Succession planning process
One of the first steps in family business succession planning is understanding your goals through inclusive intergenerational discussions. An effective medium to conduct these discussions is through family meetings. These meetings provide an environment and forum to talk about overall family values and provides an opportunity to gain better insight into the next generation’s interests and viewpoints regarding the business.
From there, the next step is to use clear and defined goals to act as your compass to what you (your family) hope to achieve with the family business. Goals start as general statements and evolve as you better understand your personal, family and business circumstances.
When it comes to the business, every member of the family may have his or her personal agenda depending on individual circumstances. For example, the person being involved in the family business creates very different needs than when that person was not involved. Likewise, having an ownership stake can change an individual’s view on what the business represents. This is where the three- circle model becomes a useful tool to map out differences in needs and views. The three circles represent the three groups family members (and non-family members) can fit into. The circles overlap to illustrate that individuals can be part of several groups. Once mapped, it should become clearer how different needs and views could exist depending on where a family member fits into the structure, as well as how and where individuals best fit into the structure. This information may then be used as a guiding principle for dividing the business in a way that promotes fairness and then seeking out alternate approaches to equalize where needed.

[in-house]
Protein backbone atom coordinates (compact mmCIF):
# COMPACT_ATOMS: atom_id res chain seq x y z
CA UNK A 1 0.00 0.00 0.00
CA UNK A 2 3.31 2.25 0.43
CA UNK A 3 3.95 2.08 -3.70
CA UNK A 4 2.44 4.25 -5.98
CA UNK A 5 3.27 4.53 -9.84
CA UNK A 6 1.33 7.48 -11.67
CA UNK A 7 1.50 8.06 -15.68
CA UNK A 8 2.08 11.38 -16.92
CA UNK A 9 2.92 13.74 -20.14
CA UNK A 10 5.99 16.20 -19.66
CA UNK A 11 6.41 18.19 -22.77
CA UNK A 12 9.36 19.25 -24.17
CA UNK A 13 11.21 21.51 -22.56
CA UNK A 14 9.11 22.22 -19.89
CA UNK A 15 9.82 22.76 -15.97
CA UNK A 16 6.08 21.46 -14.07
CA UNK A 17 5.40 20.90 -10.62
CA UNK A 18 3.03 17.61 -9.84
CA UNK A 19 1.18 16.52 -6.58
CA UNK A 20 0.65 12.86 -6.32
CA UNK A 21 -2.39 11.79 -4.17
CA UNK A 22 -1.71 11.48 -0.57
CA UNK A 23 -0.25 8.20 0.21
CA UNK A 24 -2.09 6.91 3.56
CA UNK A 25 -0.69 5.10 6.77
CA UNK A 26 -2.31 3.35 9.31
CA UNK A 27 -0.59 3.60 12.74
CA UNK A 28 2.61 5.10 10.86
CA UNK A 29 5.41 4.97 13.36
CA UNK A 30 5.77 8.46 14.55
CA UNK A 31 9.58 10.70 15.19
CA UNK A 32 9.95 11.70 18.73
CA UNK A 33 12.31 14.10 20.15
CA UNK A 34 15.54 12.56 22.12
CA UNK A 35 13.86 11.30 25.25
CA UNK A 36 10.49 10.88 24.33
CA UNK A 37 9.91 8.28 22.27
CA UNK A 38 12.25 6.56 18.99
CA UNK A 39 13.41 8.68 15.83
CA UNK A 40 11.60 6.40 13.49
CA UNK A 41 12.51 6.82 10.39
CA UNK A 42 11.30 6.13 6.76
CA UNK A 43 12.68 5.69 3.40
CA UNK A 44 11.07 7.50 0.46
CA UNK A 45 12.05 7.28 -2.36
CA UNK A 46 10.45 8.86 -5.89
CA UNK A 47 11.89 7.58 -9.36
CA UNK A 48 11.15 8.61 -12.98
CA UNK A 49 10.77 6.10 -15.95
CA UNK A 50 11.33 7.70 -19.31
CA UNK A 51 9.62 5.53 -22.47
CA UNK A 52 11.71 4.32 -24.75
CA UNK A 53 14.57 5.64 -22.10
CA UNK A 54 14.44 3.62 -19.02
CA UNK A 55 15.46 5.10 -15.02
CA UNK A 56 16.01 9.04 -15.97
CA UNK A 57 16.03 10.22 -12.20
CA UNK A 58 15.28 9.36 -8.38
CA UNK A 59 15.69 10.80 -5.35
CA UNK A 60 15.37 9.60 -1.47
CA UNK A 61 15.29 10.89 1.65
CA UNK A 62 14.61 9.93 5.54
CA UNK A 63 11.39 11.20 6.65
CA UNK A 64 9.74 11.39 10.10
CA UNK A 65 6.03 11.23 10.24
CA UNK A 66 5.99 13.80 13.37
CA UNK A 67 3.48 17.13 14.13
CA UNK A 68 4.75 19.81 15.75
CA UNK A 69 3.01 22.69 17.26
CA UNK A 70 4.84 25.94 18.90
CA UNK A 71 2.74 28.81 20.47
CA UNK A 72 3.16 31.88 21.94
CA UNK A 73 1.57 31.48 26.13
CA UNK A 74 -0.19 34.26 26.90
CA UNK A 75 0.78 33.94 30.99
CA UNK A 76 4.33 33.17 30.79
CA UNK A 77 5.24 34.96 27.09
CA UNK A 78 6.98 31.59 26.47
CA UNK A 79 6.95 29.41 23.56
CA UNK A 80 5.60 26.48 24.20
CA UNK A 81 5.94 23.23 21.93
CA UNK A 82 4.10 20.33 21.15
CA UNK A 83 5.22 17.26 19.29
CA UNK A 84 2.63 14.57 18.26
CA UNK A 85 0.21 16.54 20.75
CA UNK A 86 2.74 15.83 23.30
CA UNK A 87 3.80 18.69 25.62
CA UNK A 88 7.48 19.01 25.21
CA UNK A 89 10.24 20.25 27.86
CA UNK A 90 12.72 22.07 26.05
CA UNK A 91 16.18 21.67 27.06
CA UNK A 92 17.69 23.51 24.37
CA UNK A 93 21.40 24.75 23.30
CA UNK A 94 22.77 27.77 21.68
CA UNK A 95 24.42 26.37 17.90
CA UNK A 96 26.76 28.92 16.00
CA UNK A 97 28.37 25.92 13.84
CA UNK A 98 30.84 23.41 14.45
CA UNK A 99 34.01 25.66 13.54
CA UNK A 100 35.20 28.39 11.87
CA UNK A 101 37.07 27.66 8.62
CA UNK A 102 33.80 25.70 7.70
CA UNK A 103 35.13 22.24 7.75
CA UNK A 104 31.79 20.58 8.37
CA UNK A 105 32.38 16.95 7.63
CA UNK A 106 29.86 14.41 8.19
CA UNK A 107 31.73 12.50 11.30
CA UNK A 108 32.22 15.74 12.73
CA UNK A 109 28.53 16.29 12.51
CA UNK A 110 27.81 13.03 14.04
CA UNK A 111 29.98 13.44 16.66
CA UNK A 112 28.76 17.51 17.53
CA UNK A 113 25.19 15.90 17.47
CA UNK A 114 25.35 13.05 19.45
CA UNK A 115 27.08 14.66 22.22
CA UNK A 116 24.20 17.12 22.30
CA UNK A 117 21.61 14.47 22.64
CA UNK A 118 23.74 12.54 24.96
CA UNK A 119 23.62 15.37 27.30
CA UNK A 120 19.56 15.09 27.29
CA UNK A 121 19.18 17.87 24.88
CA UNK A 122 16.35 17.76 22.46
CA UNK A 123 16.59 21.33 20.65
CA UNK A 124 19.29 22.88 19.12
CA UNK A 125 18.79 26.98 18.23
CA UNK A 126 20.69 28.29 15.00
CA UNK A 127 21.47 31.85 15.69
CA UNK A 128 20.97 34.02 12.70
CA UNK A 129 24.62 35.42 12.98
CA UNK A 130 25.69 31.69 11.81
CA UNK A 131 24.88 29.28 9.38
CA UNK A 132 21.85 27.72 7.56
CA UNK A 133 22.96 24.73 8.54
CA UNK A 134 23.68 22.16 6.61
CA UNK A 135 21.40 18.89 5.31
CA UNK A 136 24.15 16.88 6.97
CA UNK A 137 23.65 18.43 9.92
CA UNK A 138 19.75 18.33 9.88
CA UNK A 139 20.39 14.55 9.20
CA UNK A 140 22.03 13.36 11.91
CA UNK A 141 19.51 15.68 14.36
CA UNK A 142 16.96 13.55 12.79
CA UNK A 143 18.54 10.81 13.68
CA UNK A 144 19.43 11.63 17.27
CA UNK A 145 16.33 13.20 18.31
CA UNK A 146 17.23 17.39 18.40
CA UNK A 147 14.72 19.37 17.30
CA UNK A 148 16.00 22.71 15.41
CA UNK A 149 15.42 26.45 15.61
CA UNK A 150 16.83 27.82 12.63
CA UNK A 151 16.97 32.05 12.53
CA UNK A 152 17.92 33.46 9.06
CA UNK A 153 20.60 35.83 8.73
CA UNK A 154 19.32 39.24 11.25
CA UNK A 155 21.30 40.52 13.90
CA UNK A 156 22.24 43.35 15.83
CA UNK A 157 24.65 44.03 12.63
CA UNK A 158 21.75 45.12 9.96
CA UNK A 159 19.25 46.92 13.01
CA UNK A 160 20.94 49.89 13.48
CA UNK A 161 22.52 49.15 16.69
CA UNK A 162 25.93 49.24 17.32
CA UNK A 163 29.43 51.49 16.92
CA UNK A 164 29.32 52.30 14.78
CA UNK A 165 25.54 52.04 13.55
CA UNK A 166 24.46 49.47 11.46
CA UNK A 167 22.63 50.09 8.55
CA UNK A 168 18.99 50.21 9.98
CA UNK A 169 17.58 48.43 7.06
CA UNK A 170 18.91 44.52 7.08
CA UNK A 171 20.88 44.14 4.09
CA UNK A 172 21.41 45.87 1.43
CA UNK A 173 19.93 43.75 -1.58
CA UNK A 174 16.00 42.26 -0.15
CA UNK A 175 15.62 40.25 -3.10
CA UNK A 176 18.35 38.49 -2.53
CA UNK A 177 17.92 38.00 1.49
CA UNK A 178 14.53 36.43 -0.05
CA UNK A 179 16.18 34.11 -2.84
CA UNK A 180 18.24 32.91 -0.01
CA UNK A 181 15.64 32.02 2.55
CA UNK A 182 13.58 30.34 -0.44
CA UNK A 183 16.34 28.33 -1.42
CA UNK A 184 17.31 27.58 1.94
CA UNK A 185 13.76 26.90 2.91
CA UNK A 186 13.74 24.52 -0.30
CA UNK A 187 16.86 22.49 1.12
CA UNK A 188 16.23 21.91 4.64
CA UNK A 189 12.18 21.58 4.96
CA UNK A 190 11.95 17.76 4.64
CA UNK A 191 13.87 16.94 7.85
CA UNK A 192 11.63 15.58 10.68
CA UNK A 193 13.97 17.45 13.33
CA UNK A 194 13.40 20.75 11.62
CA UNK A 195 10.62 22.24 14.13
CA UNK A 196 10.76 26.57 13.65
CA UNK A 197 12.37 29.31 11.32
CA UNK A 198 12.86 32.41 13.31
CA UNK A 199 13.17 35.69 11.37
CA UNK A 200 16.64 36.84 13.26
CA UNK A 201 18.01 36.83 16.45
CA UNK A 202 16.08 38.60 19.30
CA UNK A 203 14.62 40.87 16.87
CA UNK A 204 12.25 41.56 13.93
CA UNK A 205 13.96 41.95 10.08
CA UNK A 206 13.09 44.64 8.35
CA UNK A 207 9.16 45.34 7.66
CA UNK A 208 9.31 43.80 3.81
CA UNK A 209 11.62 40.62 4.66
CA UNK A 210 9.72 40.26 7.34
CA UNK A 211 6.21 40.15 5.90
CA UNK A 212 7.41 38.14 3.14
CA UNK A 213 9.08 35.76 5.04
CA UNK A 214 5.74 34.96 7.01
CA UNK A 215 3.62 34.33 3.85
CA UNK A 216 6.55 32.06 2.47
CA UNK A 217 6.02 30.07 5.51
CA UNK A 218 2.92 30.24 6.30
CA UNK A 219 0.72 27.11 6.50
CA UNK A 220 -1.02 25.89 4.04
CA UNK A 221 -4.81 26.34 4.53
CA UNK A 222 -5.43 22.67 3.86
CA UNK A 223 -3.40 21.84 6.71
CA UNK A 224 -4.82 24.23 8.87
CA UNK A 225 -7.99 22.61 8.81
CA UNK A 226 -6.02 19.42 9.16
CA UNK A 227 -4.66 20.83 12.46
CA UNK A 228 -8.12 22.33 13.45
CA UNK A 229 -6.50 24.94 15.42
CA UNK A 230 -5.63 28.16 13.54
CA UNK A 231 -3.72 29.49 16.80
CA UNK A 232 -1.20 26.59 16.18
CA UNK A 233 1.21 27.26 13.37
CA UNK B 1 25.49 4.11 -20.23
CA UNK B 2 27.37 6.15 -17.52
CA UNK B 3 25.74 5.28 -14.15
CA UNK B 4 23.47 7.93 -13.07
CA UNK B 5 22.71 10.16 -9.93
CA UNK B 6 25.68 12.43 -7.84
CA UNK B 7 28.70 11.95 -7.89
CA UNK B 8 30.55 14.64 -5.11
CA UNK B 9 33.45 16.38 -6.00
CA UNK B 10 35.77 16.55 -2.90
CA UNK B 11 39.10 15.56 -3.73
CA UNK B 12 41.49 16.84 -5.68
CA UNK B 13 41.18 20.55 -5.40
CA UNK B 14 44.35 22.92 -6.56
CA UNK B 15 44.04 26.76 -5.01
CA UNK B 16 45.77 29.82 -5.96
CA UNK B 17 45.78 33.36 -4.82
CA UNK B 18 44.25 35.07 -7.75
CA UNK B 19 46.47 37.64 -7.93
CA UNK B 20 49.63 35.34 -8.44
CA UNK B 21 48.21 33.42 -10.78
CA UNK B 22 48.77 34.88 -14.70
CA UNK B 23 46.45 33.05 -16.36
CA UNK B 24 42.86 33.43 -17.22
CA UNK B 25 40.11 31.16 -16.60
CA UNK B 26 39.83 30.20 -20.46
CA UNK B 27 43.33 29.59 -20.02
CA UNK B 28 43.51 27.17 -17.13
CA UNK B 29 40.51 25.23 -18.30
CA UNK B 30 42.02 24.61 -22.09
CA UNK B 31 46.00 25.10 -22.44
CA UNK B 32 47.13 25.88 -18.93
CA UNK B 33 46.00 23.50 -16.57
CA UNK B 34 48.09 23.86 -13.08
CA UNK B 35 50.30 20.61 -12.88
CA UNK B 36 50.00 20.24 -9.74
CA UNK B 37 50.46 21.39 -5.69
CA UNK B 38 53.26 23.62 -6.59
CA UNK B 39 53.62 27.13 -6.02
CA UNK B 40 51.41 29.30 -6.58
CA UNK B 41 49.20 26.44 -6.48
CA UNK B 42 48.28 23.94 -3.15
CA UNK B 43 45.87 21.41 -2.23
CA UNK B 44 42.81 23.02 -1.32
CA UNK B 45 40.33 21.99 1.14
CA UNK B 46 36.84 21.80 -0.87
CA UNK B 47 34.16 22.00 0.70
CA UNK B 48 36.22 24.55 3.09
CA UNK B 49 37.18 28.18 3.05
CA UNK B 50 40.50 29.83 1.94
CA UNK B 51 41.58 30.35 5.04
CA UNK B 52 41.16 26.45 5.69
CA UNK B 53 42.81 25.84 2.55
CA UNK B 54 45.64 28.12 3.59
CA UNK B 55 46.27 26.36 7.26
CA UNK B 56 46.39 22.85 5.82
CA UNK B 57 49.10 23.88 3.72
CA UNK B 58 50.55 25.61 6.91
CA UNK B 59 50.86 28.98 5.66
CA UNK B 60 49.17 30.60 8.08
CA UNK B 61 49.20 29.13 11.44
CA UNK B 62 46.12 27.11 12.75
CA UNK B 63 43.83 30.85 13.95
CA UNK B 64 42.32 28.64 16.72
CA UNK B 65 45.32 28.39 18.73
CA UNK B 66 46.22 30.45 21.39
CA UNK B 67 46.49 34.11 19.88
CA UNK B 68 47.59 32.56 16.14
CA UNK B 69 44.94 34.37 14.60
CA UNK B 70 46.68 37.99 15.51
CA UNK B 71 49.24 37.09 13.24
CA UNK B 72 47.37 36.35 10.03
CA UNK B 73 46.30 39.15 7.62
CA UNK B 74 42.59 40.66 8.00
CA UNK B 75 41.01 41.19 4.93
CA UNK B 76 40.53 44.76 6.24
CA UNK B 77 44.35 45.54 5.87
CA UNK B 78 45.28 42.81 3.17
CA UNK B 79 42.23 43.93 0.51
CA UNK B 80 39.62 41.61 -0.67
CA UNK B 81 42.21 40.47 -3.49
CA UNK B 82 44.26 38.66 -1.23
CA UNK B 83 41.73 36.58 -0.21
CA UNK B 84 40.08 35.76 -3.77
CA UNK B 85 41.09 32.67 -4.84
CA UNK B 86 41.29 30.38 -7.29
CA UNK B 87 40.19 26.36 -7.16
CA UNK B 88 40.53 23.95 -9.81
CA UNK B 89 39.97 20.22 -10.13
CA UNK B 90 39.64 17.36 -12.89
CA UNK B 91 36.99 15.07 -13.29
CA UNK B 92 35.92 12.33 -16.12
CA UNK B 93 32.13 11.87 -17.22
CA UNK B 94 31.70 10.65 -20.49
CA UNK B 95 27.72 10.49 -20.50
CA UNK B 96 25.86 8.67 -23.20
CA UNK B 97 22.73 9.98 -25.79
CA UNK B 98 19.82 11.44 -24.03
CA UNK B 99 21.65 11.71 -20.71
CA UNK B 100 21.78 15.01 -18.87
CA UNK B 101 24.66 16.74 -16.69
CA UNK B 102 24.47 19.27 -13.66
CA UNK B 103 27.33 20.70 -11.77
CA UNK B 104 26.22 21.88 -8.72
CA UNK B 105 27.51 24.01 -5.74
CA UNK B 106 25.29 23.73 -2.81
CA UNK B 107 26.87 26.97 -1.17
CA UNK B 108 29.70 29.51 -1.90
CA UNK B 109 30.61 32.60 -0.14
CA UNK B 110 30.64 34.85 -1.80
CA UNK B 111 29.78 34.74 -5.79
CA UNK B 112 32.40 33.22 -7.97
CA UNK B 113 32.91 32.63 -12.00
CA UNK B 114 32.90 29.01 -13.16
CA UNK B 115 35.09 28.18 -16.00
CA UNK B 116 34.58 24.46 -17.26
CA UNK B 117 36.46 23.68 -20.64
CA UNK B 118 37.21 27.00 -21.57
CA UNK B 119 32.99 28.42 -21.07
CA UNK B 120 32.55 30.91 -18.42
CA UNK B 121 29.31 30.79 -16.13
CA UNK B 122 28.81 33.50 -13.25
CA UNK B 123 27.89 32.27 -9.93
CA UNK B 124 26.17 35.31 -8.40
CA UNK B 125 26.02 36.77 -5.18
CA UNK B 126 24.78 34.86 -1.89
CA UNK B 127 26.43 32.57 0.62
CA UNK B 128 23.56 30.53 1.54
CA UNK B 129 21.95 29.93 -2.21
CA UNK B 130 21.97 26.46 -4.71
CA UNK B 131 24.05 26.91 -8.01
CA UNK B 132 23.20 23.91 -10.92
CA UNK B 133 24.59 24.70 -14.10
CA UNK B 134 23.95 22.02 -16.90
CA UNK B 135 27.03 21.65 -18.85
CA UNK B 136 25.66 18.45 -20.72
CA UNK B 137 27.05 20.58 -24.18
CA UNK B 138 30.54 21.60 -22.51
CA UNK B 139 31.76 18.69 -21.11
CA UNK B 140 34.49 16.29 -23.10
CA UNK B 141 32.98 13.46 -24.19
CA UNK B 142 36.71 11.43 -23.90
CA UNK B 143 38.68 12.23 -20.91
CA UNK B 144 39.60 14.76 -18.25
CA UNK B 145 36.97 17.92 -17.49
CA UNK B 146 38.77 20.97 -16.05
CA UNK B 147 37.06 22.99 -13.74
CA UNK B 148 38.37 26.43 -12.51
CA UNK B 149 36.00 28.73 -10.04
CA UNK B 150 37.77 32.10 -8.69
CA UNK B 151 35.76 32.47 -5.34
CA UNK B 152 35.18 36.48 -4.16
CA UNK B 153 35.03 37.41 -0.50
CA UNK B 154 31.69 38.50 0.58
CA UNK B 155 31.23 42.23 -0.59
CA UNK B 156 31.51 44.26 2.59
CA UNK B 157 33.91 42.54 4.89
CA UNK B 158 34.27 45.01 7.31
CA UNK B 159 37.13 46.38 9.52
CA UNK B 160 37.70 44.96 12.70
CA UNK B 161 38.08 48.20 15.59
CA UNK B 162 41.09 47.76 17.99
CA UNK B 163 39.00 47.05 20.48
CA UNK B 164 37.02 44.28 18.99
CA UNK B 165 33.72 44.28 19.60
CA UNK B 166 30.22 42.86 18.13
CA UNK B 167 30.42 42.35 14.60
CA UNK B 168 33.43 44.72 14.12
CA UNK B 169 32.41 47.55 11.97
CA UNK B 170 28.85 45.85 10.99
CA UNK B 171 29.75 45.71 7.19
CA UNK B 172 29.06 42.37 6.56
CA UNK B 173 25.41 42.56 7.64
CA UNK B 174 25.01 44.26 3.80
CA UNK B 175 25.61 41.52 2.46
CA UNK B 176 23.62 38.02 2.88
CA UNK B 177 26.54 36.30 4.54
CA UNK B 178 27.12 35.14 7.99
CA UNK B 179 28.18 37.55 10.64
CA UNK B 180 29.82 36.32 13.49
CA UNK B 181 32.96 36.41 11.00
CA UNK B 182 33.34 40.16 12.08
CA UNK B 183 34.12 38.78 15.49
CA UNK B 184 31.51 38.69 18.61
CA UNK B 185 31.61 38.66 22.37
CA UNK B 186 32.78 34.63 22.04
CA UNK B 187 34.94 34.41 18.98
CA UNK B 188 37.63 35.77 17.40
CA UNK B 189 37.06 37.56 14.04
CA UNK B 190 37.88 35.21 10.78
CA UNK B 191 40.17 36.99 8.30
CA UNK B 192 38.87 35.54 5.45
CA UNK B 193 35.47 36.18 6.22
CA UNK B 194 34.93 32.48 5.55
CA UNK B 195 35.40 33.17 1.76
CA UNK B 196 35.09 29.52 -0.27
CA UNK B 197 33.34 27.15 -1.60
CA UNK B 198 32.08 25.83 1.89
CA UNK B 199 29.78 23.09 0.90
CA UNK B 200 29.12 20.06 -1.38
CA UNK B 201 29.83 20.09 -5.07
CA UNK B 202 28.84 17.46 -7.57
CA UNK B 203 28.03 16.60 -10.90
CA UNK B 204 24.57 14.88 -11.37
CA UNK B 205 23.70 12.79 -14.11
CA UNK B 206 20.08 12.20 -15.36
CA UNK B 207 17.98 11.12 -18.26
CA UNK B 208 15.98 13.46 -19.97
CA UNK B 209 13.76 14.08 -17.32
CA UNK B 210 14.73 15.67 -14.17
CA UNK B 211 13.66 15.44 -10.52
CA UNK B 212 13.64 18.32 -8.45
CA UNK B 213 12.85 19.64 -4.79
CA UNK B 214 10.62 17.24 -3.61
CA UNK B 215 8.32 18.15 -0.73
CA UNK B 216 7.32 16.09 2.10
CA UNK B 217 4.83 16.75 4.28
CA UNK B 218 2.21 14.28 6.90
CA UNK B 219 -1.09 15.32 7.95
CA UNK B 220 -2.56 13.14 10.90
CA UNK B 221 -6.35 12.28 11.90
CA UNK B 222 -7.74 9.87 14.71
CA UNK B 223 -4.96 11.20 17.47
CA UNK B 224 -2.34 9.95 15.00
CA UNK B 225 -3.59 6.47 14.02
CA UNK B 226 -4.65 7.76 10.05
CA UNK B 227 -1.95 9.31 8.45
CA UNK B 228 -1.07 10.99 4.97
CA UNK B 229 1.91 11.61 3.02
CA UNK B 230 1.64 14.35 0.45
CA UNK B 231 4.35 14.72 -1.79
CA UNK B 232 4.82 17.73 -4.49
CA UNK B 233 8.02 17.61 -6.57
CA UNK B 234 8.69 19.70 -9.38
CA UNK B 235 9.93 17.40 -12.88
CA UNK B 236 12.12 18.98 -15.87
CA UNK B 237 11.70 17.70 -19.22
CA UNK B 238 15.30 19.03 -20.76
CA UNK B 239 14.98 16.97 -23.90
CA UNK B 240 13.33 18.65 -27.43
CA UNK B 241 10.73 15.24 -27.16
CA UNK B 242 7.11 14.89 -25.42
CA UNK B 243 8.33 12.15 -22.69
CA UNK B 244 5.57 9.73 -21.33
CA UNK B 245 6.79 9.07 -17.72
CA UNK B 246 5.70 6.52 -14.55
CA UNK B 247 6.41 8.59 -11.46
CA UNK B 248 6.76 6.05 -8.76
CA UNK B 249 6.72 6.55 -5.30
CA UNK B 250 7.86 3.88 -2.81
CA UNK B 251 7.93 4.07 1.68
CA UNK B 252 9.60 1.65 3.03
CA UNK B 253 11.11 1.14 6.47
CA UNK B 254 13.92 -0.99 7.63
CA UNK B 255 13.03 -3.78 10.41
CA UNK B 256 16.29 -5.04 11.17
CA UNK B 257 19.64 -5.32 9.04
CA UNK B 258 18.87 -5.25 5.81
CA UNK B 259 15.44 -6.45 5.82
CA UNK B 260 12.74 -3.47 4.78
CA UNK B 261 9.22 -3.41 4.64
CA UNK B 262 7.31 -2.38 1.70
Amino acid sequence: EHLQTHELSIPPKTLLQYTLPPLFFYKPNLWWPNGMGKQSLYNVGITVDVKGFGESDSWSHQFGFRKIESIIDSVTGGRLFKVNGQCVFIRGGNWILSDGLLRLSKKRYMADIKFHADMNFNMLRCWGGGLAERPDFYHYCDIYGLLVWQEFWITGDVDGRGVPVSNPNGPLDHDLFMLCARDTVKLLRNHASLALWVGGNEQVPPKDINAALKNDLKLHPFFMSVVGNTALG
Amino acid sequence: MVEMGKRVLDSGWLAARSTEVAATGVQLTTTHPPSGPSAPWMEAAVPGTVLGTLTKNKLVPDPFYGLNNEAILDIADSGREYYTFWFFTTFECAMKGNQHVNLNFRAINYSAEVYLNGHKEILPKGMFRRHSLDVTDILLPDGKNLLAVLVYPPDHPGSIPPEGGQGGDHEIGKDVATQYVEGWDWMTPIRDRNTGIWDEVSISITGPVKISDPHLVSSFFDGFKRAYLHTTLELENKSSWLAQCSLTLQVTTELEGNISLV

Options to consider to promote fairness
In accounting for all factors of a business, regardless of the situation or complex circumstances, there are succession planning tools and approaches that effectively address every potential need. These options help keep fairness at the forefront, and at the same time create an outcome where equality is still achieved through secondary means.
Using non-business assets to equalize for other child(ren)
Using life insurance as an equalizer for children not involved or sharing in the value of the business
Leaving a child in the business, but without voting rights or shares
If there are no other usable assets, establish that one sibling has to buy other siblings out
Much like with personal estate planning, succession planning for family businesses also hinges very strongly on open communication with all family members. This holds especially true when the business itself is not being passed in an equal manner. Children need to understand the decisions and the structures behind them, and even more so the context and reasoning. If children are not receiving an interest in the business but are being equalized in another way, it’s crucial to explain how fairness has been preserved through other means that were more appropriate for their situation.